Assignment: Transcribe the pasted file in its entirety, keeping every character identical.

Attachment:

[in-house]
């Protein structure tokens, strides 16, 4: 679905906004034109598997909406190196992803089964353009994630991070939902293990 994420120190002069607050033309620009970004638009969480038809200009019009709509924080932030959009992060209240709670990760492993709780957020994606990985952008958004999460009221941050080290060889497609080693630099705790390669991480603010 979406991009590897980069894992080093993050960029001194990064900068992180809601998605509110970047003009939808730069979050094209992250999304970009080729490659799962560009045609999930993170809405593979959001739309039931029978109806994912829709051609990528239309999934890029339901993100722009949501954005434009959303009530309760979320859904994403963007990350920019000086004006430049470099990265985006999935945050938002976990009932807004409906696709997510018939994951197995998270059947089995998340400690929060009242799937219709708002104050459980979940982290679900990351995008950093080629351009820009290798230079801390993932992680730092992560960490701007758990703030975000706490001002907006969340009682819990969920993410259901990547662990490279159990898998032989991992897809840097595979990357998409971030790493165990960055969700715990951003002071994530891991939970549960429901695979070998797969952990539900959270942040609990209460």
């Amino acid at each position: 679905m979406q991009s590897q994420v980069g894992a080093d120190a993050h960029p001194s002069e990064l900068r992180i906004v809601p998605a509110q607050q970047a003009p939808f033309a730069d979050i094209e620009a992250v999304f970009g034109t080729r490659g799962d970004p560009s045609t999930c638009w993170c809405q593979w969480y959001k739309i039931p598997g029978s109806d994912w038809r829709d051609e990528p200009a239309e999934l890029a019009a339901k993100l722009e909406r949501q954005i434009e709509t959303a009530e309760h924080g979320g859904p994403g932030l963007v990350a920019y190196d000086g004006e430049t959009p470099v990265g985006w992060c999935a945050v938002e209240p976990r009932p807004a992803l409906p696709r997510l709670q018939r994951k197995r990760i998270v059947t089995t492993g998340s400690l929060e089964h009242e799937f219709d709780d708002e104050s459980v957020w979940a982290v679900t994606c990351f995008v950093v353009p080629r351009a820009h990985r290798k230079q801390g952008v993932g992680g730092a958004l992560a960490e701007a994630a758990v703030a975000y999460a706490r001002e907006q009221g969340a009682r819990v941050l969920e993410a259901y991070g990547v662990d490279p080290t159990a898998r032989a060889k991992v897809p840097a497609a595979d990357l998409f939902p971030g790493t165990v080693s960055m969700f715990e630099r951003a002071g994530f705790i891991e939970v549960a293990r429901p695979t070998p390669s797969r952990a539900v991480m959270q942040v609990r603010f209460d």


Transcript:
[in-house]
């Protein structure tokens, strides 16, 4: 679905906004034109598997909406190196992803089964353009994630991070939902293990 994420120190002069607050033309620009970004638009969480038809200009019009709509924080932030959009992060209240709670990760492993709780957020994606990985952008958004999460009221941050080290060889497609080693630099705790390669991480603010 979406991009590897980069894992080093993050960029001194990064900068992180809601998605509110970047003009939808730069979050094209992250999304970009080729490659799962560009045609999930993170809405593979959001739309039931029978109806994912829709051609990528239309999934890029339901993100722009949501954005434009959303009530309760979320859904994403963007990350920019000086004006430049470099990265985006999935945050938002976990009932807004409906696709997510018939994951197995998270059947089995998340400690929060009242799937219709708002104050459980979940982290679900990351995008950093080629351009820009290798230079801390993932992680730092992560960490701007758990703030975000706490001002907006969340009682819990969920993410259901990547662990490279159990898998032989991992897809840097595979990357998409971030790493165990960055969700715990951003002071994530891991939970549960429901695979070998797969952990539900959270942040609990209460």
């Amino acid at each position: 679905m979406q991009s590897q994420v980069g894992a080093d120190a993050h960029p001194s002069e990064l900068r992180i906004v809601p998605a509110q607050q970047a003009p939808f033309a730069d979050i094209e620009a992250v999304f970009g034109t080729r490659g799962d970004p560009s045609t999930c638009w993170c809405q593979w969480y959001k739309i039931p598997g029978s109806d994912w038809r829709d051609e990528p200009a239309e999934l890029a019009a339901k993100l722009e909406r949501q954005i434009e709509t959303a009530e309760h924080g979320g859904p994403g932030l963007v990350a920019y190196d000086g004006e430049t959009p470099v990265g985006w992060c999935a945050v938002e209240p976990r009932p807004a992803l409906p696709r997510l709670q018939r994951k197995r990760i998270v059947t089995t492993g998340s400690l929060e089964h009242e799937f219709d709780d708002e104050s459980v957020w979940a982290v679900t994606c990351f995008v950093v353009p080629r351009a820009h990985r290798k230079q801390g952008v993932g992680g730092a958004l992560a960490e701007a994630a758990v703030a975000y999460a706490r001002e907006q009221g969340a009682r819990v941050l969920e993410a259901y991070g990547v662990d490279p080290t159990a898998r032989a060889k991992v897809p840097a497609a595979d990357l998409f939902p971030g790493t165990v080693s960055m969700f715990e630099r951003a002071g994530f705790i891991e939970v549960a293990r429901p695979t070998p390669s797969r952990a539900v991480m959270q942040v609990r603010f209460d």